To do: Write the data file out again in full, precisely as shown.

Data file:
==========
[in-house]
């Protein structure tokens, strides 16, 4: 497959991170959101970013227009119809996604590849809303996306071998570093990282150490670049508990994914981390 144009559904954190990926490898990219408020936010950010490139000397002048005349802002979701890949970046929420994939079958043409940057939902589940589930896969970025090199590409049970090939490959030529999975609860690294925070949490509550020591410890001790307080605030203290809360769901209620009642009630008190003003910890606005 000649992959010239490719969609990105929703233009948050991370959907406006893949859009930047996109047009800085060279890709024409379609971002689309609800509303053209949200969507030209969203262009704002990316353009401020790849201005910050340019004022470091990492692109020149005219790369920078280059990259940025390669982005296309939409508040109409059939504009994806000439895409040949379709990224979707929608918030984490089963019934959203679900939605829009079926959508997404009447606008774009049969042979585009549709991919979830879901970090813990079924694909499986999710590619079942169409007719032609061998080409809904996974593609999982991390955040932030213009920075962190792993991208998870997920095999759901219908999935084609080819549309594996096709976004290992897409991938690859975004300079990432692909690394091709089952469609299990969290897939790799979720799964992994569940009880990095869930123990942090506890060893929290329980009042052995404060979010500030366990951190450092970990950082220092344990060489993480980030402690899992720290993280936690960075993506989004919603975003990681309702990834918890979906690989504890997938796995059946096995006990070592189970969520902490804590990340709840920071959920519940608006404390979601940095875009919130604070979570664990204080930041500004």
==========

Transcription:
[in-house]
């Protein structure tokens, strides 16, 4: 497959991170959101970013227009119809996604590849809303996306071998570093990282150490670049508990994914981390 144009559904954190990926490898990219408020936010950010490139000397002048005349802002979701890949970046929420994939079958043409940057939902589940589930896969970025090199590409049970090939490959030529999975609860690294925070949490509550020591410890001790307080605030203290809360769901209620009642009630008190003003910890606005 000649992959010239490719969609990105929703233009948050991370959907406006893949859009930047996109047009800085060279890709024409379609971002689309609800509303053209949200969507030209969203262009704002990316353009401020790849201005910050340019004022470091990492692109020149005219790369920078280059990259940025390669982005296309939409508040109409059939504009994806000439895409040949379709990224979707929608918030984490089963019934959203679900939605829009079926959508997404009447606008774009049969042979585009549709991919979830879901970090813990079924694909499986999710590619079942169409007719032609061998080409809904996974593609999982991390955040932030213009920075962190792993991208998870997920095999759901219908999935084609080819549309594996096709976004290992897409991938690859975004300079990432692909690394091709089952469609299990969290897939790799979720799964992994569940009880990095869930123990942090506890060893929290329980009042052995404060979010500030366990951190450092970990950082220092344990060489993480980030402690899992720290993280936690960075993506989004919603975003990681309702990834918890979906690989504890997938796995059946096995006990070592189970969520902490804590990340709840920071959920519940608006404390979601940095875009919130604070979570664990204080930041500004």